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Europe: Summit Ends With Declaration And Action Plan

  • Joel Blocker



Strasbourg, France; 13 October 1997 (RFE/RL) - The Council of Europe's summit meeting in Strasbourg ended Saturday with a reaffirmation of the importance of democratic values on the continent and an action plan to guide the organization's work in the next several years.

The two-day meeting was attended by leaders of the 40 member states of the Council and of four nations closely associated with the organization (Armenia, Azerbaijan, Bosnia-Herzegovina and Georgia).

All of them endorsed a summit political declaration that reaffirmed their attachment to pluralist democracy, respect for human rights, and the rule of law.

The declaration underlined the importance of what it called "the essential standard-setting role of the Council of Europe in the field of human rights." It said that the promotion of human rights and the strengthening of pluralist democracy both were essential to stability in Europe.

The declaration emphasized, too, the Council's determination to step up cooperation to protect all persons belonging to national minorities.

The Council was created almost a half-century ago (1949) to promote democratic values and human rights throughout the continent. Since 1990, it has admitted 16 reforming Central and East European nations as members.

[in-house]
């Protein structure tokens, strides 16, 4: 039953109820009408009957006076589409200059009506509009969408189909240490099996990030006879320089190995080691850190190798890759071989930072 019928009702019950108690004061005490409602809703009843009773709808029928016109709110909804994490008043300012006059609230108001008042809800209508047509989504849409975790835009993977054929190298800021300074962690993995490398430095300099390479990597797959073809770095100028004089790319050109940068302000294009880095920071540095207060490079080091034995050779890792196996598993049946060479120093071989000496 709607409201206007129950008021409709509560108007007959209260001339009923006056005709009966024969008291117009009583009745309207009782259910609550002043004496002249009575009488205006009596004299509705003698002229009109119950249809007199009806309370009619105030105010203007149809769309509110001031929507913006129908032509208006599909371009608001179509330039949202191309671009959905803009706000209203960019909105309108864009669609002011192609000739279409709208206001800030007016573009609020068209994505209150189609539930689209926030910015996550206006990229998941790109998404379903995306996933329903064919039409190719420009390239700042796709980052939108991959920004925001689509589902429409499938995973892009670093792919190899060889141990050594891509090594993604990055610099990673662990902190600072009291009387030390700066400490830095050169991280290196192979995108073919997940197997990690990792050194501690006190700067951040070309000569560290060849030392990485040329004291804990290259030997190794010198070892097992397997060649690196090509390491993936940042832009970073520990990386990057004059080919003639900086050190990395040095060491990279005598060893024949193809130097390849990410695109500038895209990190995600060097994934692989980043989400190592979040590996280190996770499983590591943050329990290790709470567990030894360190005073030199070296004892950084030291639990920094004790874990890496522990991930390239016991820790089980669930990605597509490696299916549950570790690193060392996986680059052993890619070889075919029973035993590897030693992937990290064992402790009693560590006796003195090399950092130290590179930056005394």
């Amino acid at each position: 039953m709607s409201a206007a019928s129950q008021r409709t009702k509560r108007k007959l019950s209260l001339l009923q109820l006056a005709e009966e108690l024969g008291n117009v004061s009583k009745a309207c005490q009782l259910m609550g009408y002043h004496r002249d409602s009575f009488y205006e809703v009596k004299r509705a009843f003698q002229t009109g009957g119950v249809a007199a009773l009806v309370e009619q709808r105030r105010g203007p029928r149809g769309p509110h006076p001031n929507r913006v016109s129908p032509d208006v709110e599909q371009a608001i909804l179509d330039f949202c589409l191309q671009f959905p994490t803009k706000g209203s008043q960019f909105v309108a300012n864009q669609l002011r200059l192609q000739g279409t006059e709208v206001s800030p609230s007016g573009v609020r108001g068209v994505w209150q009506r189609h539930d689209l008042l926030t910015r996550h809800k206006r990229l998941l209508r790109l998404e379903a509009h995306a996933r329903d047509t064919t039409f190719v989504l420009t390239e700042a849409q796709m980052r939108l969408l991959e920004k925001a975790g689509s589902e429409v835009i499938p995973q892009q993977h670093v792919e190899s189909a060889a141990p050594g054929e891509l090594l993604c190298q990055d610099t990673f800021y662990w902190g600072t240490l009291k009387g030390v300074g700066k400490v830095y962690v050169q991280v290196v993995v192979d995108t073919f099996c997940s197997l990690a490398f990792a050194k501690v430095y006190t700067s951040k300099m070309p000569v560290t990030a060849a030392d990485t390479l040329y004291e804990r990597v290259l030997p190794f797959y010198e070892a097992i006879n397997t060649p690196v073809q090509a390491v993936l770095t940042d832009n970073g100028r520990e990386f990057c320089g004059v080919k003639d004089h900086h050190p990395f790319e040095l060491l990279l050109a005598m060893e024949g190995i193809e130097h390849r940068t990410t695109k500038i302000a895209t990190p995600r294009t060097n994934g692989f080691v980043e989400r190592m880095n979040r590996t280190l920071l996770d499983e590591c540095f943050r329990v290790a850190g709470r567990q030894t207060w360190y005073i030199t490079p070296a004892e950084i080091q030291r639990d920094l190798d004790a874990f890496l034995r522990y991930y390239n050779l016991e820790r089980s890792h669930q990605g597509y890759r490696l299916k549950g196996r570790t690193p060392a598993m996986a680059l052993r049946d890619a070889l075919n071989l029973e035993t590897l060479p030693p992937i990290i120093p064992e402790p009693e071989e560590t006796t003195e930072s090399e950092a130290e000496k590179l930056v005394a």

The declaration specifically called for the universal abolition of the death penalty and insisted on the maintenance of existing moratoria on executions in Europe. Two of the Council's newest members, Russia and Ukraine, both pledged to halt executions when they were admitted (Ukraine in November, 1995 and Russia in February, 1996), but until recently both had continued to executive condemned prisoners.

Under the action plan adopted by the summit Saturday, major states pledged increased activity in four broad areas -- human rights, social cohesion, citizen security, and education in democratic values and cultural diversity.

The plan calls for, among other things, a streamlining of the often slow-moving European Court of Human Rights, the Council's most important subsidiary organ. It endorses the creation of a post of Commissioner for Human Rights to represent the Council on all questions in this area.

The action plan also calls on all member states to prohibit the use of cloning techniques aimed at creating genetically identical human beings. It pledges as well to promote social cohesion, combat terrorism, drug-trafficking, corruption and organized crime.

No formal decision was taken on when the next Council of Europe summit meeting will take place. But several speakers said they hoped it would occur in 1999, when the organization will celebrate its 50th anniversary.
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